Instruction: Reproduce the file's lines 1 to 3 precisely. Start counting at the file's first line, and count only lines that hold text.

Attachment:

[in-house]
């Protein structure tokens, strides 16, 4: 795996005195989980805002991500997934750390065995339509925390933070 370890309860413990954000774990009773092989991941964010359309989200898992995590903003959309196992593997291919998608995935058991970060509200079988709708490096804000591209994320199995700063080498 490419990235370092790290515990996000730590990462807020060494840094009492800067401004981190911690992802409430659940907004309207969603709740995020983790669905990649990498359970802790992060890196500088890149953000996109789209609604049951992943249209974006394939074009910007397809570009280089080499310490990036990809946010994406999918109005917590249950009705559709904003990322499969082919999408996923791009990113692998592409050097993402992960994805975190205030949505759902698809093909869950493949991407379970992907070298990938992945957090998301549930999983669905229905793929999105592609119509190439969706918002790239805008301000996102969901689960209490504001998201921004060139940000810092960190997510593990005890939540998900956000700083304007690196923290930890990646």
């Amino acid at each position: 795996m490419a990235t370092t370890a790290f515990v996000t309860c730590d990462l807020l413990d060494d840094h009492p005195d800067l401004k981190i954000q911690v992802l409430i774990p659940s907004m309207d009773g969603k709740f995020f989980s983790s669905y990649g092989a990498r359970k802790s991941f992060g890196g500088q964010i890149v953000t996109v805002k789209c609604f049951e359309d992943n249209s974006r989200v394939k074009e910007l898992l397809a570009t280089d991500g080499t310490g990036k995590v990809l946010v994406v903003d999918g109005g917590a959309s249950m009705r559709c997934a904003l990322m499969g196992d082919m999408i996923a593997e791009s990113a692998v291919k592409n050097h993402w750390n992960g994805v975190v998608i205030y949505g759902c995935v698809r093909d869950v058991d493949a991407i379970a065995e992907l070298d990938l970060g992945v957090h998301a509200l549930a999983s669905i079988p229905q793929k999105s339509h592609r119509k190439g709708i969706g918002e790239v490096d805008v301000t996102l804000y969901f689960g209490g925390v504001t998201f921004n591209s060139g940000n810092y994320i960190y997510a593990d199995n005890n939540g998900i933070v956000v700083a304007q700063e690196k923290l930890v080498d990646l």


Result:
[in-house]
């Protein structure tokens, strides 16, 4: 795996005195989980805002991500997934750390065995339509925390933070 370890309860413990954000774990009773092989991941964010359309989200898992995590903003959309196992593997291919998608995935058991970060509200079988709708490096804000591209994320199995700063080498 490419990235370092790290515990996000730590990462807020060494840094009492800067401004981190911690992802409430659940907004309207969603709740995020983790669905990649990498359970802790992060890196500088890149953000996109789209609604049951992943249209974006394939074009910007397809570009280089080499310490990036990809946010994406999918109005917590249950009705559709904003990322499969082919999408996923791009990113692998592409050097993402992960994805975190205030949505759902698809093909869950493949991407379970992907070298990938992945957090998301549930999983669905229905793929999105592609119509190439969706918002790239805008301000996102969901689960209490504001998201921004060139940000810092960190997510593990005890939540998900956000700083304007690196923290930890990646």
């Amino acid at each position: 795996m490419a990235t370092t370890a790290f515990v996000t309860c730590d990462l807020l413990d060494d840094h009492p005195d800067l401004k981190i954000q911690v992802l409430i774990p659940s907004m309207d009773g969603k709740f995020f989980s983790s669905y990649g092989a990498r359970k802790s991941f992060g890196g500088q964010i890149v953000t996109v805002k789209c609604f049951e359309d992943n249209s974006r989200v394939k074009e910007l898992l397809a570009t280089d991500g080499t310490g990036k995590v990809l946010v994406v903003d999918g109005g917590a959309s249950m009705r559709c997934a904003l990322m499969g196992d082919m999408i996923a593997e791009s990113a692998v291919k592409n050097h993402w750390n992960g994805v975190v998608i205030y949505g759902c995935v698809r093909d869950v058991d493949a991407i379970a065995e992907l070298d990938l970060g992945v957090h998301a509200l549930a999983s669905i079988p229905q793929k999105s339509h592609r119509k190439g709708i969706g918002e790239v490096d805008v301000t996102l804000y969901f689960g209490g925390v504001t998201f921004n591209s060139g940000n810092y994320i960190y997510a593990d199995n005890n939540g998900i933070v956000v700083a304007q700063e690196k923290l930890v080498d990646l």